When University of Tennessee women’s basketball coach Pat Summitt brought her Lady Vols to Bangor, Maine, on Dec. 13, 1990, she was already a coaching legend.
Summitt had guided her teams to 16 straight winning seasons since taking over the program in the 1974-75 season and had already won two NCAA titles (1987 and ‘89).
The opponent on the Bangor Auditorium hardwood was the University of Maine Black Bears, coached by one of Summitt’s former players, Trish Roberts.
Roberts played one season for Summitt after they played together on the U.S. Olympic team that won a silver medal in 1976.
Summitt, who died Tuesday after a long battle with Alzheimer’s disease, guided Roberts and the Vols to a 28-5 record with Roberts averaging 29.9 points and 14.2 rebounds per game in the 1976-77 season. The team finished third in the AIAW National Championship tournament and helped launch Summitt’s legendary career that went on to include eight NCAA crowns and an overall 1,098-208 record, the most wins of any collegiate coach.
A story previewing the matchup of the former teacher and student by the BDN’s John Nash revealed a mutual respect between Summitt and Roberts.
“I have a great respect for Pat. If I could describe her, I would say she’s the envy of every Division I coach in the country. She has done it all,” Roberts, who coached Maine to four straight winning seasons (1988-92), said in the story.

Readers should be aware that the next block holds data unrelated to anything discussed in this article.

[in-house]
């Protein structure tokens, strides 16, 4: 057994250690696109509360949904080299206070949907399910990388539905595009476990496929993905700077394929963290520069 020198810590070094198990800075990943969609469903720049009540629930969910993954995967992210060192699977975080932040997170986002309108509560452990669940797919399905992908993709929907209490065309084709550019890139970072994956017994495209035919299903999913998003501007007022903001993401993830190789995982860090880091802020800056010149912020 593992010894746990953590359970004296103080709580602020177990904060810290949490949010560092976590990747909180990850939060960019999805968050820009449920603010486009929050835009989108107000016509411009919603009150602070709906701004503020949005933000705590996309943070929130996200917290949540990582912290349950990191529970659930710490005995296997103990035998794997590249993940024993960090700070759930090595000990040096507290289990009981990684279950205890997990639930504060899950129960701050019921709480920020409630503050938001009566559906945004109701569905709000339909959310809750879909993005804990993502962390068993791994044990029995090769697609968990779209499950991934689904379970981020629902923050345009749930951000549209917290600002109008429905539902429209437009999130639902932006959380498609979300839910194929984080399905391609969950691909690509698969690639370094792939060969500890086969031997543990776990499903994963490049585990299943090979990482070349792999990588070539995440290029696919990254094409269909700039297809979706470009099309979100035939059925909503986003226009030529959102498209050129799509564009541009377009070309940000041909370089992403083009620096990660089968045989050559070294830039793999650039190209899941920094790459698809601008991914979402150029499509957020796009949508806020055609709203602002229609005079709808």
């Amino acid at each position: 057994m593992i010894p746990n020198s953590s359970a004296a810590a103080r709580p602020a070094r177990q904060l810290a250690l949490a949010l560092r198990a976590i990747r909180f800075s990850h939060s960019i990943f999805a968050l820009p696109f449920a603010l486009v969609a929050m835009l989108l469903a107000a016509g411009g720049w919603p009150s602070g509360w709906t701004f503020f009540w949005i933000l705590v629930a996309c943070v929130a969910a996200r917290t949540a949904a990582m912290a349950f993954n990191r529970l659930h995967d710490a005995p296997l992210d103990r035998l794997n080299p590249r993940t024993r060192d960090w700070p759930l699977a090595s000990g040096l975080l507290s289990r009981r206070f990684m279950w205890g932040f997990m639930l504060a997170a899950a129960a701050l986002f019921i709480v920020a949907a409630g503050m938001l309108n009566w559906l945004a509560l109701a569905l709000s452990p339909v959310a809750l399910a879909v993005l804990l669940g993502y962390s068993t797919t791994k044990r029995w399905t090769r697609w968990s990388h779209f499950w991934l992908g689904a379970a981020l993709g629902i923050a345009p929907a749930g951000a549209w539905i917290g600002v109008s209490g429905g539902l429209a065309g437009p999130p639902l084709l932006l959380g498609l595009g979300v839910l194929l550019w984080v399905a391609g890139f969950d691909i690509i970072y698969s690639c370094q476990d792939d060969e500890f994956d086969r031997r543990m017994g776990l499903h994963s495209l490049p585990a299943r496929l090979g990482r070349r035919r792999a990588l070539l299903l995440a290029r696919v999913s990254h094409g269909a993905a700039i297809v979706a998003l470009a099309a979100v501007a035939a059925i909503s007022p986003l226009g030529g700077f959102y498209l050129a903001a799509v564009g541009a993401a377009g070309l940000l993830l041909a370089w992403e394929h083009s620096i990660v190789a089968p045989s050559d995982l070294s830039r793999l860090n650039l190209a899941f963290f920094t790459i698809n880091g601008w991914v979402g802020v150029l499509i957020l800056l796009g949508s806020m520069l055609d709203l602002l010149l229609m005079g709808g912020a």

“It will be great to see her,” Summitt said at the time. “When you stay in the game for as long as I have, you create a lot of monsters that you’ve got to coach against. But I’m really proud of Trish and I’m looking forward to playing (Maine).”
In those years, Maine was a blossoming program and building its fan base while still chasing an elusive conference title that would give it an NCAA berth.
The Black Bears turned in a respectable showing but Nash’s game story put it best when he wrote:
“In the end, the University of Tennessee was just too big, too quick, too athletic.
And too good. The nationally ranked Lady Volunteers jumped out to an early 10-point lead and held off a number of charges from a gritty University of Maine team en route to a 77-64 victory in front of 2,281 fans at the Bangor Auditorium on Thursday night.”
One of the most revealing numbers in that report may be the 2,281 fans. It’s too bad that more fans of a basketball-crazed state like Maine didn’t then appreciate a coach like Summitt and the program she had built.
Those who did attend the game, however, can relish those moments of witnessing a genuine coaching legend patrol the sidelines of the Bangor Auditorium.